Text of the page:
youth, and disappointment at such a present offered her, Snow White was
dumb. She could hardly draw her breath. Was that all?
"Break it open," said Spin Head.
Splitting the stalk from end to end, the maiden was surprised to find
inside many long silky fibres, almost as fine as the strands in a
spider's web. She pulled them out and her eyes danced with joy.
"Plant the seed and let the blue flowers blossom by the million," said
the youth. "Then gather the stalks and, from the fibres, weave them
together and make this. The black rod is a sceptre of wealth."
Then, separating the delicate strands one by one, Spin Head wove them
together. The result was a rich robe, of a snow white fabric, never seen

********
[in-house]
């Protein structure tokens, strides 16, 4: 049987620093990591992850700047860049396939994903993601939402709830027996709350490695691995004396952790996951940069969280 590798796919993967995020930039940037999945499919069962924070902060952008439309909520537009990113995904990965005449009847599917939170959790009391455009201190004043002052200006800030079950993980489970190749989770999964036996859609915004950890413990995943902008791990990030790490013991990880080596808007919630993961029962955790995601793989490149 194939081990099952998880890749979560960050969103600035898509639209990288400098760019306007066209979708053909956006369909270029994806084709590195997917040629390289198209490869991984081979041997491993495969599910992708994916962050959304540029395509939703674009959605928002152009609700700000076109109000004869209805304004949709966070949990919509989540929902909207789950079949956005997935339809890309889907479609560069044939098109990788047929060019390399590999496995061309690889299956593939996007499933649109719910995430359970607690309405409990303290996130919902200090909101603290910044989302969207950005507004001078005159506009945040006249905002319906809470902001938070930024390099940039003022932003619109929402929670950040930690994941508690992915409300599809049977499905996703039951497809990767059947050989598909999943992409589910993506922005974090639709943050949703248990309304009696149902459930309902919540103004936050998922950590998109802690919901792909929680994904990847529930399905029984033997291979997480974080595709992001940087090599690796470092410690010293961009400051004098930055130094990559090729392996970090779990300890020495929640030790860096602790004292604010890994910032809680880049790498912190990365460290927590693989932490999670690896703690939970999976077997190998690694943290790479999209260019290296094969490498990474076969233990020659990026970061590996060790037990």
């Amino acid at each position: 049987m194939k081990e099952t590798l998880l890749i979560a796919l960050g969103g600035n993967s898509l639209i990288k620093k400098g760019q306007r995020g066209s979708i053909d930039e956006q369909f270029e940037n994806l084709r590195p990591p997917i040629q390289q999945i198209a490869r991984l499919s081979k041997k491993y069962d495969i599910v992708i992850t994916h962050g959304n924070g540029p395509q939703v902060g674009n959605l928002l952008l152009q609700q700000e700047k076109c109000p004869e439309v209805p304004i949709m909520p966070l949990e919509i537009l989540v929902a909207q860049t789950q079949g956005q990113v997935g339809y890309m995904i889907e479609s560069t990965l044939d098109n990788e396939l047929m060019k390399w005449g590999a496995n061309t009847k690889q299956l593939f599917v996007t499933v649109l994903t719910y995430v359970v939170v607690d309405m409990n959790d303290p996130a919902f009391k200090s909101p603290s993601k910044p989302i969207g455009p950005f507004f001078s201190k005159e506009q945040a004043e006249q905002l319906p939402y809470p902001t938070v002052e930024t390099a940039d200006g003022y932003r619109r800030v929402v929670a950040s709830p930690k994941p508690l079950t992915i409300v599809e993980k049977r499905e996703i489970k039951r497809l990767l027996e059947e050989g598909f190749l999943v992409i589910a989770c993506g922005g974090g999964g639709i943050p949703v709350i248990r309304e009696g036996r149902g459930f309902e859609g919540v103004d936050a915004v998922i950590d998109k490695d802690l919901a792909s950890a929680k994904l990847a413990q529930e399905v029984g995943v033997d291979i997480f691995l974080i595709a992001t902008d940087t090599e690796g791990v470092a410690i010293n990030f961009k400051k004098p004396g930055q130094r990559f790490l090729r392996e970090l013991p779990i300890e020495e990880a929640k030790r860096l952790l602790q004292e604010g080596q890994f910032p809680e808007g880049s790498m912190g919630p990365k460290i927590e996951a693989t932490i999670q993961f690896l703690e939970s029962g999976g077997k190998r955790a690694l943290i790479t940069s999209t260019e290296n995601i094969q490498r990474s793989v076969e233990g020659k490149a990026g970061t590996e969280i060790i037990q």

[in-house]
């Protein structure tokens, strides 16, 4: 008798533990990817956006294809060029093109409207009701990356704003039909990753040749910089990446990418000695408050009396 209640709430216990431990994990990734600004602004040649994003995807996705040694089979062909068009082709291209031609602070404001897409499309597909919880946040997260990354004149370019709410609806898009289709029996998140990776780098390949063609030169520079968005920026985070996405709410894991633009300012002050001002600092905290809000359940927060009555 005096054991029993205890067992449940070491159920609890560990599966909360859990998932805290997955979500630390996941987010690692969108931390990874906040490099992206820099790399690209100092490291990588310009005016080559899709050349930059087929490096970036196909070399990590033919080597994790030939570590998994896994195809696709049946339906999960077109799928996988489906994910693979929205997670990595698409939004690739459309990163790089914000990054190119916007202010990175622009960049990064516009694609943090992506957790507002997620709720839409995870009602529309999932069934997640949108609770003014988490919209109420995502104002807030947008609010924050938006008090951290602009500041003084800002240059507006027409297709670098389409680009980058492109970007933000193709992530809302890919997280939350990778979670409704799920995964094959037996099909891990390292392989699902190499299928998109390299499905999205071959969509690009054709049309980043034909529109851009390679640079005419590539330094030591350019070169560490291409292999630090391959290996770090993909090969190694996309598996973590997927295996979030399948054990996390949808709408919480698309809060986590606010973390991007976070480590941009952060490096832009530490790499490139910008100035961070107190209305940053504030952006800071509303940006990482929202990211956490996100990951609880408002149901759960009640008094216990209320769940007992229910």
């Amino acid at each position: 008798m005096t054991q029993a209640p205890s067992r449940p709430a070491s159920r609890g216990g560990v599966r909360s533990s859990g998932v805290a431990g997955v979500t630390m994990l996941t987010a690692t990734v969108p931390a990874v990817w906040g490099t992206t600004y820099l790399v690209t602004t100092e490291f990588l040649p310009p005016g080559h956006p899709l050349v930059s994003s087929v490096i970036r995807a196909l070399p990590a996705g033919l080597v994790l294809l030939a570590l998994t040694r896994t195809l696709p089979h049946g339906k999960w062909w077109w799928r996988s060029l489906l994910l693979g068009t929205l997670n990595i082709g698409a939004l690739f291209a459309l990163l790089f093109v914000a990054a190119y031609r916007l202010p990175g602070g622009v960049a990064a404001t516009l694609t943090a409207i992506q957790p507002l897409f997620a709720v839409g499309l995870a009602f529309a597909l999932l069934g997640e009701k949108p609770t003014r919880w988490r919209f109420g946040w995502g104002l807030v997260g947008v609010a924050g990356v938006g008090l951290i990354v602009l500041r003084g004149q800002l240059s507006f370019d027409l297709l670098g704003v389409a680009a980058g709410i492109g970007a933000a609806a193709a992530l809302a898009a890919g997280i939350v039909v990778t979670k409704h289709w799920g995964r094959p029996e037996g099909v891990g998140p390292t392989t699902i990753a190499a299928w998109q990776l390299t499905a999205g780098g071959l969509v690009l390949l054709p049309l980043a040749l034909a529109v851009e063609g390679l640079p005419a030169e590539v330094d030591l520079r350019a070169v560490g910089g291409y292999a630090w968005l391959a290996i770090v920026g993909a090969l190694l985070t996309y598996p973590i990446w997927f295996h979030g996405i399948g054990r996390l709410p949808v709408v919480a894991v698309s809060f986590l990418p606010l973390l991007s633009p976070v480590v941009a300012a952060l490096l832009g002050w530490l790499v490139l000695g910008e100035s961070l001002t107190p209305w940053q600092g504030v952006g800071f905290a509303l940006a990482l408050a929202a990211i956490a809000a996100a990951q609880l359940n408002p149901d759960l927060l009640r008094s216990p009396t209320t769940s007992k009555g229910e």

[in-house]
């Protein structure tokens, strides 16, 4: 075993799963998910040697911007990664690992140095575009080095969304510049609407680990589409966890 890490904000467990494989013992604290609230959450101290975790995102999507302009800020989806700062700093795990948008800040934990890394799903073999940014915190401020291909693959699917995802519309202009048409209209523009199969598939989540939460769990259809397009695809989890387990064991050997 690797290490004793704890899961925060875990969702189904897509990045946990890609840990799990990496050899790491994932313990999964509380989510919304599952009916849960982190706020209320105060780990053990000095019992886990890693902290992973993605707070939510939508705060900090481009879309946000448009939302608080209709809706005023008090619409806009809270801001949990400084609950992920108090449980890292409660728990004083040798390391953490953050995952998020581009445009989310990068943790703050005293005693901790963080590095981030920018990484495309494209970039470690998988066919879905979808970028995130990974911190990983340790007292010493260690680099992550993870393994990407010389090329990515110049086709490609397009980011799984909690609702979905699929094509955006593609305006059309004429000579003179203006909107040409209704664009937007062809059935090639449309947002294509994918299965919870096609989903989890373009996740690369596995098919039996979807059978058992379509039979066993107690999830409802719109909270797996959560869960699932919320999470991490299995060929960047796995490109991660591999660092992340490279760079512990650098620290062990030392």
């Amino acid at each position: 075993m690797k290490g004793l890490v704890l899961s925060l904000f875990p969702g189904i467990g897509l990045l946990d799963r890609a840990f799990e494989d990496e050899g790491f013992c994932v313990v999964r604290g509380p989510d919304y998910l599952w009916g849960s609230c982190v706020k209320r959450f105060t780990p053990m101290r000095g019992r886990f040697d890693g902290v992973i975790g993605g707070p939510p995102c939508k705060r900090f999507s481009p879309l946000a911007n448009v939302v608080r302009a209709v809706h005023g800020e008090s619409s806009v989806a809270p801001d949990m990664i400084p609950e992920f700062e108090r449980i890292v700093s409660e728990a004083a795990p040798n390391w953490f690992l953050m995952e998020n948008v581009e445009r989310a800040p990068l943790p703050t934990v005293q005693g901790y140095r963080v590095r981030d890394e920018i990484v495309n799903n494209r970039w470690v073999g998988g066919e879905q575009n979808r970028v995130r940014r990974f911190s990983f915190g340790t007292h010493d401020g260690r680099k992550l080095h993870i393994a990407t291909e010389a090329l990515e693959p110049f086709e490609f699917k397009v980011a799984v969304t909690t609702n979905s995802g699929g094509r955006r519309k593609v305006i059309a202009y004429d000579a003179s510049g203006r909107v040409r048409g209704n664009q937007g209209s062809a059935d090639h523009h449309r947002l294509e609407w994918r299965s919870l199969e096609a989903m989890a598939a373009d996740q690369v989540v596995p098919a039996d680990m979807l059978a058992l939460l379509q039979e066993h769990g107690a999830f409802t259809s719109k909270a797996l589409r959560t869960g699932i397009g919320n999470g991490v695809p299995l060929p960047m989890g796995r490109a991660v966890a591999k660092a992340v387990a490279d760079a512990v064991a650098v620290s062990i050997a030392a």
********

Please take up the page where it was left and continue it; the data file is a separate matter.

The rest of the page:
in the forest. It was linen.
Snow White clapped her hands with joy.
"'Tis for your wedding dress, if you will marry me," said Spin Head.
Snow White's cheeks blushed red, but she looked at him and her eyes said
"Wait," said Spin Head. "I'll make you a bridal veil."
Once more his fingers wrought wonders. He produced yards of a gauzy,
open work stuff. He made it float in the air first. Then he threw it
over her head. It trailed down her back and covered her rosy face. It
Happily married, they left the forest and travelled into the land where
the blue flax flowers made a new sky on the earth. Soon on the map men
read the names of cities unknown before. At a time when Europe had no
such masses of happy people, joyous in their toil, Courtrai, Tournay,
Ypres, Ghent, and Bruges told what the blue flower of the flax had done
for the country. More than gold, gems, or the wealth of forest or mine,
was the gift of Spin Head to Snow White, for the making of Belgic Land.